Gene Sauers also shot 64, going bogey-free amid calm conditions. Thirty-two of the 44 players broke par in the limited-field event, which includes winners from last season, past champions of the event, major champions and Hall of Famers.
Rocco Mediate and Colin Montgomerie were one shot back, and Fred Couples, Kevin Sutherland and Kirk Triplett were another shot behind.
Bernhard Langer, defending the first of his seven 2017 titles, was in the middle of the pack after a 69.
Rahm (62) fires career low round
The scores were predictably low during the opening round of the CareerBuilder Challenge, where the top-ranked player in the field currently sits atop the standings. Here's how things look after the first day in Palm Springs as Jon Rahm is out to an early advantage:
Leaderboard: Jon Rahm (-10), Austin Cook (-9), Andrew Landry (-9), Jason Kokrak (-9), Brandon Harkins (-8), Martin Piller (-8), Aaron Wise (-8), Beau Hossler (-8)
What it means: Rahm is coming off a runner-up finish two weeks ago at Kapalua, and he picked up right where he left off with a 10-under 62 at La Quinta Country Club. It marked his lowest career round on the PGA Tour, and it gave him a one-shot lead heading to the Nicklaus Tournament Course. Cook is the only player within two shots of Rahm who has won already on Tour.
Round of the day: Rahm got off to a fast start, playing his first seven holes in 6 under, and he made it around La Quinta without dropping a shot. The 62 bettered his previous career low on Tour by two shots and it included an eagle on the par-5 fifth hole to go along with eight birdies.
Best of the rest: Cook was a winner earlier this season at the RSM Classic, and he's now in the mix for trophy No. 2 following a 9-under 63 on the Nicklaus Tournament Course. Like Rahm, he opened with a seven-hole stretch at 6 under and turned in a scorecard without a bogey. He'll now head to the more difficult Stadium Course for his second round.
Biggest disappointment: Patrick Reed blitzed the three-course rotation in Palm Springs en route to his first career Tour title back in 2014, but he's unlikely to repeat that feat after opening with a 2-over 74 on the Nicklaus Tournament course. Reed made only one birdie against three bogeys and was one of only 32 players in the 156-man field who failed to break par in the opening round.
Main storyline heading into Friday: Rahm deserves the spotlight, as he entered the week as one of the event's headliners and did nothing to lose that billing in the opening round. But the pack of contenders is sure to keep pace, while players like Phil Mickelson (-2) will look to put up a low score in order to build some momentum heading into the weekend.
Shot of the day: Wesley Bryan's 7-under 65 on the Nicklaus Tournament course was helped in large part by an eagle on the par-4 10th, where he holed a 54-degree wedge from 112 yards away. Bryan went on to birdie the next hole amid a five-hole stretch of 5 under play.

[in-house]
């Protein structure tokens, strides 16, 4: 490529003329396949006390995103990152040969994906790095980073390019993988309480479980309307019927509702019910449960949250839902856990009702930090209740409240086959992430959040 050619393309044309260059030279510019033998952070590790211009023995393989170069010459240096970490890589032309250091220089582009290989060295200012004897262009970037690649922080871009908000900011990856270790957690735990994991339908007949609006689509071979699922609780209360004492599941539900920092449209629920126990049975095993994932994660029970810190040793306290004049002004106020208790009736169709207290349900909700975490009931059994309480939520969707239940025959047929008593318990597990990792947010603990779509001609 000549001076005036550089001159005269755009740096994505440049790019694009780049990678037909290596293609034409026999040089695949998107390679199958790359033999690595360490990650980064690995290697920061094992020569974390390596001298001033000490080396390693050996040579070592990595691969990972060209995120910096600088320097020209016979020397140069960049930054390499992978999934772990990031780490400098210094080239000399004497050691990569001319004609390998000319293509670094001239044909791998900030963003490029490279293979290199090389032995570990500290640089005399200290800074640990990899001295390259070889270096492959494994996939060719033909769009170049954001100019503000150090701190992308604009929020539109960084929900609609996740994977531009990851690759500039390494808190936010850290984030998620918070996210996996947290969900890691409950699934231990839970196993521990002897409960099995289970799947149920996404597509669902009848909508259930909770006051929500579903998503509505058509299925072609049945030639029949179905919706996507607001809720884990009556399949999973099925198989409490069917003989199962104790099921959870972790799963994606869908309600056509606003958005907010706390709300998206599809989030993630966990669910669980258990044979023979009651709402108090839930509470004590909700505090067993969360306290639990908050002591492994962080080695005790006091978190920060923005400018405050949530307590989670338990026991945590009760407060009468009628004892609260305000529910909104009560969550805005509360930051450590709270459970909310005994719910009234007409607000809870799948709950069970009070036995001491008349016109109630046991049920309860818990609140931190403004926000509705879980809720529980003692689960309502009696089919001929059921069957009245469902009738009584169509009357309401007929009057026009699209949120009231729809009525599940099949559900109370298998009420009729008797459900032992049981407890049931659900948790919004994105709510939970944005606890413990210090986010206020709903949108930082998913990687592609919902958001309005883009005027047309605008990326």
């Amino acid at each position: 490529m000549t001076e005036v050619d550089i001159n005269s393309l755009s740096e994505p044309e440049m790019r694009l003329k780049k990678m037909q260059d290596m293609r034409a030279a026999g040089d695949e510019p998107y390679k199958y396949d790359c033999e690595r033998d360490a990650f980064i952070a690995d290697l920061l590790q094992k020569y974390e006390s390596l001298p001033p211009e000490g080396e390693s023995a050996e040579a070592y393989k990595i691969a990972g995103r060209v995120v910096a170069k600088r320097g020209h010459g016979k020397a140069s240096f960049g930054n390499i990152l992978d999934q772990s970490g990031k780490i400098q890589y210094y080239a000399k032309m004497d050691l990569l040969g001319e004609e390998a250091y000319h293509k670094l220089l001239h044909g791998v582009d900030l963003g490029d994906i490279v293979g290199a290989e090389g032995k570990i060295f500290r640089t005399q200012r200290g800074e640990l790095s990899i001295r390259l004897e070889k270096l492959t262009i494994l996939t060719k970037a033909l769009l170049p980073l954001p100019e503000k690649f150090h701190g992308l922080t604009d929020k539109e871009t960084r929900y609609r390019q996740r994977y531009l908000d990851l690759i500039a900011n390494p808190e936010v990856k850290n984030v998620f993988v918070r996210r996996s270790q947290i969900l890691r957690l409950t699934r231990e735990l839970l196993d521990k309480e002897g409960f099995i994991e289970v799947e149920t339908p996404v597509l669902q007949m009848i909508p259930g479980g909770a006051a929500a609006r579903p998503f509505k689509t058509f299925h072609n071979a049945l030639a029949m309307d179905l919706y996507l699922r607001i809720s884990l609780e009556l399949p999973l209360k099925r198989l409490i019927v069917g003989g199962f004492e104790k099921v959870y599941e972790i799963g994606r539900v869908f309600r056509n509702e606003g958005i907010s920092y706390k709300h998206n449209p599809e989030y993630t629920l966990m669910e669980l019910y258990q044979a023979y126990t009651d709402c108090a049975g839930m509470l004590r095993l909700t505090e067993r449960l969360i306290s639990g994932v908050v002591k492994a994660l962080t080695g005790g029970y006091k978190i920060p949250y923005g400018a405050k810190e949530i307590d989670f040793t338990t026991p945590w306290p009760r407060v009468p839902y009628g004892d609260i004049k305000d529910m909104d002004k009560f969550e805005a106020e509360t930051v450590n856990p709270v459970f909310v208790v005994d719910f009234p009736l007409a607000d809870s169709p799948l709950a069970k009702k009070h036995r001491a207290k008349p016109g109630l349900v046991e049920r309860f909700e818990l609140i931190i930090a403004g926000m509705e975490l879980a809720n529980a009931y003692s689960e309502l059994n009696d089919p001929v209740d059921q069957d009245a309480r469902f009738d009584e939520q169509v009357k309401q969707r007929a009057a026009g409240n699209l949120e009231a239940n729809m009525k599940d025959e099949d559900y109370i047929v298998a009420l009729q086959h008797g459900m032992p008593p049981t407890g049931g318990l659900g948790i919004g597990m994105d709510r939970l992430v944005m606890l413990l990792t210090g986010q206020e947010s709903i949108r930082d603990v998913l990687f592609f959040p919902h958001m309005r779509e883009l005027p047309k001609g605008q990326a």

Quote of the day: "Shot 10 under par. There's not much more I can ask for." - Rahm
Recent winner Cook contending at CareerBuilder
Patton Kizzire is currently the only two-time PGA Tour winner this season, but Austin Cook hopes to join him this week at the CareerBuilder Challenge.
Cook won for the first time in November at the RSM Classic, a victory that catapaulted him from the Web.com Tour graduate category into an entirely new echelon. Cook notched a pair of top-25 finishes over the last two weeks in Hawaii, and he's again in the mix after an opening 63 on the Nicklaus Tournament Course left him one shot behind Jon Rahm.
"Today was great," Cook told reporters. "The conditions were perfect, but I always loved desert golf and I was just hitting the ball well and seeing good lines on the greens and hitting good putts."
Cook got off to a fast start, playing his first seven holes in 6 under highlighted by an eagle on the par-5 fourth hole. He briefly entertained the notion of a sub-60 round after birdies on Nos. 10 and 11 before closing with six pars and a birdie.
Cook was a relative unknown before his victory at Sea Island earlier this season, but now with the flexibility and confidence afforded by a win he hopes to build on his burgeoning momentum this week in California.
"That was a big, proud moment for myself, knowing that I can finish a tournament," Cook said. "I think it was one of those things that I've proven to myself that now I can do it, and it just meant the world to me."
Photo: Fleetwood's phone cover is picture of Bjorn
There's phone covers and then there are Phone Covers.
Paul Casey has himself a Phone Cover, showing off the protective case that features a picture of his wife at last year's U.S. Open.
Now, it appears, Tommy Fleetwood has joined the movement.
Fleetwood, last year's season-long Race to Dubai winner, has a phone cover with a picture of Ryder Cup captain Thomas Bjorn on it. And not even a current Thomas Bjorn. This is a young Bjorn. A hair-having Bjorn.
The 26-year-old is a virtual lock for this year's European Ryder Cup team, but just in case, he's carrying around a phone with a picture of the team captain attached to the back of it.